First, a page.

Sabrina Lefebvre

Although women have not always had a place in the political arena, women have had important influences in American politics throughout this country’s history. Most of the years since the Senate’s inception, men were the only representatives. Today only a quarter of the members of the Senate are women. The first woman elected to the House of Representatives actually served four years before women were granted the right to vote. Many of the historical women in politics have fought for women’s rights and rights of others who were marginalized in the political system. Harriet Tubman, Margaret Sanger, Susan B. Anthony, Rosa Parks, and more recently, Hillary Clinton, Michelle Obama and Nancy Pelosi are just a few of these crusaders. These women have cemented a place in history working tirelessly for those who faced discrimination and to improve our nation’s health and healthcare system. Women in politics matter because, more than 50% of the US population is female; women are the primary caregivers of most households, and are the primary purchasers for their households, meaning they have a more complete view of the day to day workings of the average American providing them with unique insight into what the average American’s challenges are.

I believe women in politics is crucial to the success of democracy. Women tend to be more in tune with the needs of our citizens. Hillary Clinton worked for years to find a solution to our healthcare crisis. Michelle Obama, very successfully, worked on ensuring children at all socio-economic levels had access to healthy foods and healthy school meals while also encouraging children to be active. While men in office many times focus on important issues, they are more military and global oriented. Women focus more on family and daily life as well as social injustices. Harriet Tubman and Rosa Parks, while not directly political figures, brought racial injustices to the forefront placing them squarely in the political arena. Margaret Sanger, the founder of Planned Parenthood supported and fought for women’s contraception and Susan B. Anthony focused on women’s suffrage and the right to vote. Without strong women in politics, the United States and nations around the world would not have the valuable insight which only a woman can provide and democracy would not flourish.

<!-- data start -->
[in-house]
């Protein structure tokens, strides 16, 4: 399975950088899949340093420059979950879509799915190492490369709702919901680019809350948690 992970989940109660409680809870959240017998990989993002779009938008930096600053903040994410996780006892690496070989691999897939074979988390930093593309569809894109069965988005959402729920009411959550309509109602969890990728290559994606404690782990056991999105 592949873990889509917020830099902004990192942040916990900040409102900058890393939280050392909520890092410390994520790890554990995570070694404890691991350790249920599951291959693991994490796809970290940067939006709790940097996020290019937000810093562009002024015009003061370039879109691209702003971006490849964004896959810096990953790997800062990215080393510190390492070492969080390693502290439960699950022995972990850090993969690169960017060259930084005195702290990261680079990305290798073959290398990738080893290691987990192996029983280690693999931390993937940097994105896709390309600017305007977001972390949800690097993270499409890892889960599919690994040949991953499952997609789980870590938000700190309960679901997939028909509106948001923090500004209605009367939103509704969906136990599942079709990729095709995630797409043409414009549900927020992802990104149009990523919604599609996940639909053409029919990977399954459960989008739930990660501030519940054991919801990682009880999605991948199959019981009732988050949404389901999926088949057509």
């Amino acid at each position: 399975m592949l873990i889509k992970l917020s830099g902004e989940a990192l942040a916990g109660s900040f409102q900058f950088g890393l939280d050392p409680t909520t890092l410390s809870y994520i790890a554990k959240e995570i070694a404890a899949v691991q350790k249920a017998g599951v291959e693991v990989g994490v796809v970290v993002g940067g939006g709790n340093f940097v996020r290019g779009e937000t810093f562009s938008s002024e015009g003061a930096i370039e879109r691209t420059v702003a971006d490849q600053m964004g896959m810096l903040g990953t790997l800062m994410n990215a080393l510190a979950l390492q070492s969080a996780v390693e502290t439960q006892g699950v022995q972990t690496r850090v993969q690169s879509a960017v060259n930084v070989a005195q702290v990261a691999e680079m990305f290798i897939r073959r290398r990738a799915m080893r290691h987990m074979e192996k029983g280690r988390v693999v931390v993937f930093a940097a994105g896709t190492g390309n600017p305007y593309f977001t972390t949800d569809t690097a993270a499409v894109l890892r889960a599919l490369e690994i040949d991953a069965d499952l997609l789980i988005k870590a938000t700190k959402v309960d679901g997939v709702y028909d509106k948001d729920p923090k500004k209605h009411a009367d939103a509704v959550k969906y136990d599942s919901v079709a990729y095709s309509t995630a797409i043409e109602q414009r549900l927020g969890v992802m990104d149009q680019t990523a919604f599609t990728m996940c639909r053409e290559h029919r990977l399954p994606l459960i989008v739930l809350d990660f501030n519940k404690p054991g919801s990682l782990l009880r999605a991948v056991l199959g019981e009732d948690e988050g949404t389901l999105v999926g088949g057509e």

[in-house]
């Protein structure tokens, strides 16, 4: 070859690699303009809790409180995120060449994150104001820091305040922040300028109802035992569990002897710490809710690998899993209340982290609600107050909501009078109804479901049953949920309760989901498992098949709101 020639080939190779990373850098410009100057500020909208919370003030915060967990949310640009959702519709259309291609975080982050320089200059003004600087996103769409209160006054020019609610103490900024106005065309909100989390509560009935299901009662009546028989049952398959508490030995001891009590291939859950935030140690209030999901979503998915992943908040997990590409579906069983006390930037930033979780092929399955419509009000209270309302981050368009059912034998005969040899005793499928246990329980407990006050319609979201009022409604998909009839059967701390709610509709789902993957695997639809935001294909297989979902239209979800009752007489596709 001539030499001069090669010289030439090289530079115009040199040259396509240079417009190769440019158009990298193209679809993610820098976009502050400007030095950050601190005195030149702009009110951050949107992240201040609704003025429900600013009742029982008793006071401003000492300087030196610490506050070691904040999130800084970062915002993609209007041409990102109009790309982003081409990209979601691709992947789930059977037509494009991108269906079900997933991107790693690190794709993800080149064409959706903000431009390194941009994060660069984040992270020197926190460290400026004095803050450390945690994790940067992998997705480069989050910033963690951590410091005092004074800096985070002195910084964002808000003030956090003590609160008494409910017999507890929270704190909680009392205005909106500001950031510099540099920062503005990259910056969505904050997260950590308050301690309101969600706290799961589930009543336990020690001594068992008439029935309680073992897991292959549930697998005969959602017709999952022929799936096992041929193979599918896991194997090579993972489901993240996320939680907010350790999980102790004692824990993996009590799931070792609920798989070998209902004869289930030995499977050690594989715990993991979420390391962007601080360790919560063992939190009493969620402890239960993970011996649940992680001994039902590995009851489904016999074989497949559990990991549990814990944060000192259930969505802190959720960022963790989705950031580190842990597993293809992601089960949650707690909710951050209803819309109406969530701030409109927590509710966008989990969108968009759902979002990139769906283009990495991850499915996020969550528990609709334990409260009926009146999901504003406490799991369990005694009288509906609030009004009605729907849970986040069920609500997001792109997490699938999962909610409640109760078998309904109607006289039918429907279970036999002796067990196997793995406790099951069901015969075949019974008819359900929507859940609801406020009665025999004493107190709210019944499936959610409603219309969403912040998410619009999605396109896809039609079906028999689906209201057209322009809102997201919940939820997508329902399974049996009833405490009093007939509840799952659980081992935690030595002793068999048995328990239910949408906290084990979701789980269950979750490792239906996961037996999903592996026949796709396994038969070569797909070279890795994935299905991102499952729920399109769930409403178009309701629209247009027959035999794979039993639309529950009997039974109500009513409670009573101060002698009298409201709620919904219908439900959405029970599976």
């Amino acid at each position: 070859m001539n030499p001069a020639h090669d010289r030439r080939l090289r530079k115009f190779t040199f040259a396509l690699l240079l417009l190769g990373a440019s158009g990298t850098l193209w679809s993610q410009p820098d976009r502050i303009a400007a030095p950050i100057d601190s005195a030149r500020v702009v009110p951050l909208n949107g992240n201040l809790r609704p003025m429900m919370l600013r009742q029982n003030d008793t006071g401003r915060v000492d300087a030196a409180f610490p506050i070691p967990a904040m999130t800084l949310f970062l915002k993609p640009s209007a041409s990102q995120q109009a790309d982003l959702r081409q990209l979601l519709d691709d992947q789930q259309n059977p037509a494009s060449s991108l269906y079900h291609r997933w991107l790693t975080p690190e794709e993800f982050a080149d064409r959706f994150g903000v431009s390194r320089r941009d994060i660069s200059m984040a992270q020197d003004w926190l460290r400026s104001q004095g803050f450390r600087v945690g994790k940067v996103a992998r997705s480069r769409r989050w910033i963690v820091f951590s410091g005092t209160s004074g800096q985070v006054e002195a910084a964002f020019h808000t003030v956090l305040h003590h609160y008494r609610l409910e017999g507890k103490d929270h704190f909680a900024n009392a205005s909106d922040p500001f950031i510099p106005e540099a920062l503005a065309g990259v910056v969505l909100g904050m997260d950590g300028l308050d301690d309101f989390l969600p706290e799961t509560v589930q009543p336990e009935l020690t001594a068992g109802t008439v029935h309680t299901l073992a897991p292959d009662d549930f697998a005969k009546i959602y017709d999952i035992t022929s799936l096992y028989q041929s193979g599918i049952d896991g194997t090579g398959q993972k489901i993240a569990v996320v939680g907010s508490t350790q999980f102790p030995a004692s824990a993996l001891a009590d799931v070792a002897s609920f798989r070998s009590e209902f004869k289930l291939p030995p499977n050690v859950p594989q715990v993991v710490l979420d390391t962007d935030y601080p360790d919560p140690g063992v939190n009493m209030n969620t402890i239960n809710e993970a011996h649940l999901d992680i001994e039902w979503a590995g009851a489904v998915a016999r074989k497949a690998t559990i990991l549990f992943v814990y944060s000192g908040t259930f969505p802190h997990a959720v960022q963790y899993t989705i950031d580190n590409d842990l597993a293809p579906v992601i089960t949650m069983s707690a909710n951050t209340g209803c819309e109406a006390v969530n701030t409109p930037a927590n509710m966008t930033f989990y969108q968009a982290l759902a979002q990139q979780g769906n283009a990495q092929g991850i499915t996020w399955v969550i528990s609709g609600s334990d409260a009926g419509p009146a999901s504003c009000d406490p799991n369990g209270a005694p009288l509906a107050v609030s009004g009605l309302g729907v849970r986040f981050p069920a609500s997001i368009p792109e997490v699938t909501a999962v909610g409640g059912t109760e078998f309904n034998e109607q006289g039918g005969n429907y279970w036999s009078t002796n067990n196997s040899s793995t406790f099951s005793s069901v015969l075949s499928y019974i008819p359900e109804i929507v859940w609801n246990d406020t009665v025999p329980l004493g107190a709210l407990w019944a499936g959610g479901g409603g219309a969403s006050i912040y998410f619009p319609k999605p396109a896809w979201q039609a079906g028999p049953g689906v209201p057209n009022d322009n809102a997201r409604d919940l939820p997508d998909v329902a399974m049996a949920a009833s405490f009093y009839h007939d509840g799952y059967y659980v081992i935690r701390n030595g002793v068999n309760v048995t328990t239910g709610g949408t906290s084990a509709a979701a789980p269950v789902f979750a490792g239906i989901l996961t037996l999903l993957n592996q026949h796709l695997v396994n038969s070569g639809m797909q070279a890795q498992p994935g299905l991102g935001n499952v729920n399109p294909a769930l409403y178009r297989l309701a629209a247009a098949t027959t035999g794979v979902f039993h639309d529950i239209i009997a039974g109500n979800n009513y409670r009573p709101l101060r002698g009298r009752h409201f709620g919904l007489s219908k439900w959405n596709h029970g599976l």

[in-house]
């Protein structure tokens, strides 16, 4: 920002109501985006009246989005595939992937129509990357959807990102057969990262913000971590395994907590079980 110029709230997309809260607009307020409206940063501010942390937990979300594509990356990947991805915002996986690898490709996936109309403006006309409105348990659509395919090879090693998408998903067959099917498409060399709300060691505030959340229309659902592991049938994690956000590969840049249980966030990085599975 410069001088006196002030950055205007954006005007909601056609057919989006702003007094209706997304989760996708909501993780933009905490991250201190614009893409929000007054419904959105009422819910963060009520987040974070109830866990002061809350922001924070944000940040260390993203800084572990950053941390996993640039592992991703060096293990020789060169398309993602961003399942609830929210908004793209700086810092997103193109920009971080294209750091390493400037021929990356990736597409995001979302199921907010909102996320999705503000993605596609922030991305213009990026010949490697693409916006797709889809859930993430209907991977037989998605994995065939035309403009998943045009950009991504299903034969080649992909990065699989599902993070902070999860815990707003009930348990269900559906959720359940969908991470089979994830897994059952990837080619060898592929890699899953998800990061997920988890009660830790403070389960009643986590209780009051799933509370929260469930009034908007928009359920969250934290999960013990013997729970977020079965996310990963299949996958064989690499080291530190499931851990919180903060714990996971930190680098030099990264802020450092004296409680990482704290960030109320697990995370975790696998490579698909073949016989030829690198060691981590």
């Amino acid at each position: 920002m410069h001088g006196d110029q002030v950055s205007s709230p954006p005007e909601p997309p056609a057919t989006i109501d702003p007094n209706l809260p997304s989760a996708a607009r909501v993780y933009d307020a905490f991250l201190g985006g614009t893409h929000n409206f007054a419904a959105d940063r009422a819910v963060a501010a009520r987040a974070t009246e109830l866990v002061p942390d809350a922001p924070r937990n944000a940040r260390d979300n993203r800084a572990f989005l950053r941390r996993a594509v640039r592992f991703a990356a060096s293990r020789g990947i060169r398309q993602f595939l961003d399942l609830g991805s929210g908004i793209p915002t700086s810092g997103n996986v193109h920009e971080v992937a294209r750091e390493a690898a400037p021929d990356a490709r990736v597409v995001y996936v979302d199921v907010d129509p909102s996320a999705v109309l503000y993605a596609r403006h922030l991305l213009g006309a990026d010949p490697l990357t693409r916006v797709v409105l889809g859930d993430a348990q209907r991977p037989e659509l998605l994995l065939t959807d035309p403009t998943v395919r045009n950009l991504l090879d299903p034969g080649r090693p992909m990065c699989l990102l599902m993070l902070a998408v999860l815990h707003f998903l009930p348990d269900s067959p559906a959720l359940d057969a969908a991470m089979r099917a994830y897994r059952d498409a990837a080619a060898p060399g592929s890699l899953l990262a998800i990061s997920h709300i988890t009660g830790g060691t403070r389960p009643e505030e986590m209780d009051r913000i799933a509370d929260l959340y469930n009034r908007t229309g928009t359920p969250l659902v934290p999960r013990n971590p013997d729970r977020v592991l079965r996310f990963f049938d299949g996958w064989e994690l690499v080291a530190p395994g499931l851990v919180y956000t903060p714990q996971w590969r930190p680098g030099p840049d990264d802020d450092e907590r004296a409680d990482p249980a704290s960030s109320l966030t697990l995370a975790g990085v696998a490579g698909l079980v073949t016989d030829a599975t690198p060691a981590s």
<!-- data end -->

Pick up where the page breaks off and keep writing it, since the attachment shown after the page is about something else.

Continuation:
Betty Gissendanner with Omevhy Rivera-Martinez, a student she mentored in the Take Stock in Children Program. Omevhy received one of the first scholarships given in Betty’s name in 2019.
salowitz twins
Betty with Sabrina (r) and Shannon (l) Salovitz. Sabrina is a 2019 scholarship recipient.

Jane Merriam, Andrew Gillum and Melissa Leon Pons at Leadership Blue 2019.

scholarship winners 2018
The DWC Scholarship Committee with previous winners: (Front Row l-r) Kelly Shearin, Tien Thuy Le, and Taylor Torres.
(l-r) DWC President Kay Blue with scholarship recipients Maya Zwack and Sabrina Salovitz, and Young Dems member Melissa Leon Pons.

Here is a link to a more complete story about the 2019 Awards

As part of the application process, students submit essays on the topic Why Women in Politics Matter.  The 2019 essays follow:

Omehvy Rivera-Martinez

Why Women in Politics Matters

“Well behaved women seldom make history” – Laurel Thatcher.